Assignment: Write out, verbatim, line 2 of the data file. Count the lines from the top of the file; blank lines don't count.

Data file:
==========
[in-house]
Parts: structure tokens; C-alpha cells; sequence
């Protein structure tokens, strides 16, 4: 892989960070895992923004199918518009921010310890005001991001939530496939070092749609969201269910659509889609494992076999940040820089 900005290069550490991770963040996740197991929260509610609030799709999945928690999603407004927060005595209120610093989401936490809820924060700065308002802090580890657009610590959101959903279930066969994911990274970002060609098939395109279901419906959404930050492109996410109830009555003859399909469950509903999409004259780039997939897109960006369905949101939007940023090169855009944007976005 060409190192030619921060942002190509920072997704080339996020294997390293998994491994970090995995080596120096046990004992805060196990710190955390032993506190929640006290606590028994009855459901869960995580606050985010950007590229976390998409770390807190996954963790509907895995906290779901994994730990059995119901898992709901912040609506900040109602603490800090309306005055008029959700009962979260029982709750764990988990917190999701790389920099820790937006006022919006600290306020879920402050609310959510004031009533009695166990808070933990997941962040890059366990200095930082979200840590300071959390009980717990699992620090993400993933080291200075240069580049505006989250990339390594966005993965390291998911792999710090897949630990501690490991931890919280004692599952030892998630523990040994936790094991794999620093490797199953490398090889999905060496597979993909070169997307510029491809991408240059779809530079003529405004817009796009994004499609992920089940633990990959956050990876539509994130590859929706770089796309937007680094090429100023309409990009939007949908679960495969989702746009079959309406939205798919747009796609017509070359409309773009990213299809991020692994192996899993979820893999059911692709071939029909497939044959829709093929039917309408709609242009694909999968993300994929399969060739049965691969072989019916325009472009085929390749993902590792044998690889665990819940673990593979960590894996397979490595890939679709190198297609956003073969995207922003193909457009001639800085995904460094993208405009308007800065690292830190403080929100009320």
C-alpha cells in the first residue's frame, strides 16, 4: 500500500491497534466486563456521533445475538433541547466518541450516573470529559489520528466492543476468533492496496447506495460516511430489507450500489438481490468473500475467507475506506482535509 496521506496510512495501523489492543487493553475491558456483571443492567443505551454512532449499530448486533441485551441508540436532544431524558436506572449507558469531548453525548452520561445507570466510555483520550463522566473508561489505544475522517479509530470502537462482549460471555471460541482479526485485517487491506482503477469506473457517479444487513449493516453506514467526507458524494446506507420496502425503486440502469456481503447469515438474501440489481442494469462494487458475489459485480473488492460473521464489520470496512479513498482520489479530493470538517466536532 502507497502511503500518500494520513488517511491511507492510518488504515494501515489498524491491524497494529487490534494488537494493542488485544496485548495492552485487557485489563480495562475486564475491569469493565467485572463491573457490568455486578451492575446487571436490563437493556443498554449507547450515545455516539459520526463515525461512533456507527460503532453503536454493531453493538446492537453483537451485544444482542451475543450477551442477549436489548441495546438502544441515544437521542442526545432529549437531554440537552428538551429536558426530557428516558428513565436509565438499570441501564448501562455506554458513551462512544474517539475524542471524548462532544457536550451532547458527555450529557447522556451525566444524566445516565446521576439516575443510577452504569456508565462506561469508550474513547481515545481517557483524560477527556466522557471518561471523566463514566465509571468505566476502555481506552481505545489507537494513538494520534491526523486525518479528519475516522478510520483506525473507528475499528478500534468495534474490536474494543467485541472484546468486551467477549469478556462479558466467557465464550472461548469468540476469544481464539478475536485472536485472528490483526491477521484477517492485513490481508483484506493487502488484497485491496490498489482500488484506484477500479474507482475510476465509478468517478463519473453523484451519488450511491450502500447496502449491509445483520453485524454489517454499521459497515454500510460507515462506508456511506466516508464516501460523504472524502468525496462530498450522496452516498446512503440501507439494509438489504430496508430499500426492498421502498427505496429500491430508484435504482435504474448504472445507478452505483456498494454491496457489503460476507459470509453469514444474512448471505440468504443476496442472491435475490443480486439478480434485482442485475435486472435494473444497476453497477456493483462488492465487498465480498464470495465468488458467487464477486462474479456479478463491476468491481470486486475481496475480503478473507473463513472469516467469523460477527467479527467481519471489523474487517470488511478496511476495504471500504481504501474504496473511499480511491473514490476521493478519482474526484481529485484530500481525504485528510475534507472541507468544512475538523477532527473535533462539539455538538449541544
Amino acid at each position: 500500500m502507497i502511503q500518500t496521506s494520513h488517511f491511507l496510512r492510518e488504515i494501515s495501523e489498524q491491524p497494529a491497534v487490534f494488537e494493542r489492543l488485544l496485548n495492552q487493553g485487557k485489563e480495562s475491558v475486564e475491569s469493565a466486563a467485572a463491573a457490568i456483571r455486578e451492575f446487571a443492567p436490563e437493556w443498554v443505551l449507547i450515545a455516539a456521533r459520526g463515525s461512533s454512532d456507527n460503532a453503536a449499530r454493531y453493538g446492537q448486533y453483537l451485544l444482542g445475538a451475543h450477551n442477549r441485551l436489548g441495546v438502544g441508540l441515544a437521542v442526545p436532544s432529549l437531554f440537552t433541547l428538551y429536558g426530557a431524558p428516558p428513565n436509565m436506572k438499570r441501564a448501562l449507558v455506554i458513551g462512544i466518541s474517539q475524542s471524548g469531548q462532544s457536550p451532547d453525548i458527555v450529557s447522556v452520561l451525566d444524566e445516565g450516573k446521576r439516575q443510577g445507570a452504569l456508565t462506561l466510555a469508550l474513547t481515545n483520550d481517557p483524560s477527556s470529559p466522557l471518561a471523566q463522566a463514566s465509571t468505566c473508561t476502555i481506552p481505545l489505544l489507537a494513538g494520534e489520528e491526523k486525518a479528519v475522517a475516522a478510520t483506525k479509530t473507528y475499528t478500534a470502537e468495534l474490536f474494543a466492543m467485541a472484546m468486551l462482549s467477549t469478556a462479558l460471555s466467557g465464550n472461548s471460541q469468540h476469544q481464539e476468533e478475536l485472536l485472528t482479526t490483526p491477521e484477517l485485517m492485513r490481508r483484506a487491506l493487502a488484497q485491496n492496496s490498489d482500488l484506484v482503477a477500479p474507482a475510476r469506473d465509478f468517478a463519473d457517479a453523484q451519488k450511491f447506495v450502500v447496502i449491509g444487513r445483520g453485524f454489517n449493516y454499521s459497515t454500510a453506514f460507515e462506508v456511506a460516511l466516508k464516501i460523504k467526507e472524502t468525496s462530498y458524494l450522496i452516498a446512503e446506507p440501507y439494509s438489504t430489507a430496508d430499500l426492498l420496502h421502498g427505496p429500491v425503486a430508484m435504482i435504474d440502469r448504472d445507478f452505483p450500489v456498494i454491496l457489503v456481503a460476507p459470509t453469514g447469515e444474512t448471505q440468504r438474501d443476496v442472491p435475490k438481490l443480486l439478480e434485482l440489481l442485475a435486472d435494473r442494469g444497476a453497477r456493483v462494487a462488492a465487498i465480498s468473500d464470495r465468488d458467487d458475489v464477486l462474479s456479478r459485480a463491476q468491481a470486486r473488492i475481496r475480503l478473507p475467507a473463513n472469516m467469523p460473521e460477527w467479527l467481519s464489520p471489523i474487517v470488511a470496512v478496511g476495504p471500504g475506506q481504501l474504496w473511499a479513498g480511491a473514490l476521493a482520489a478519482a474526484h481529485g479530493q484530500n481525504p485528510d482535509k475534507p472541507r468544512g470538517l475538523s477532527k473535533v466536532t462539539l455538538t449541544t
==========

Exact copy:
Parts: structure tokens; C-alpha cells; sequence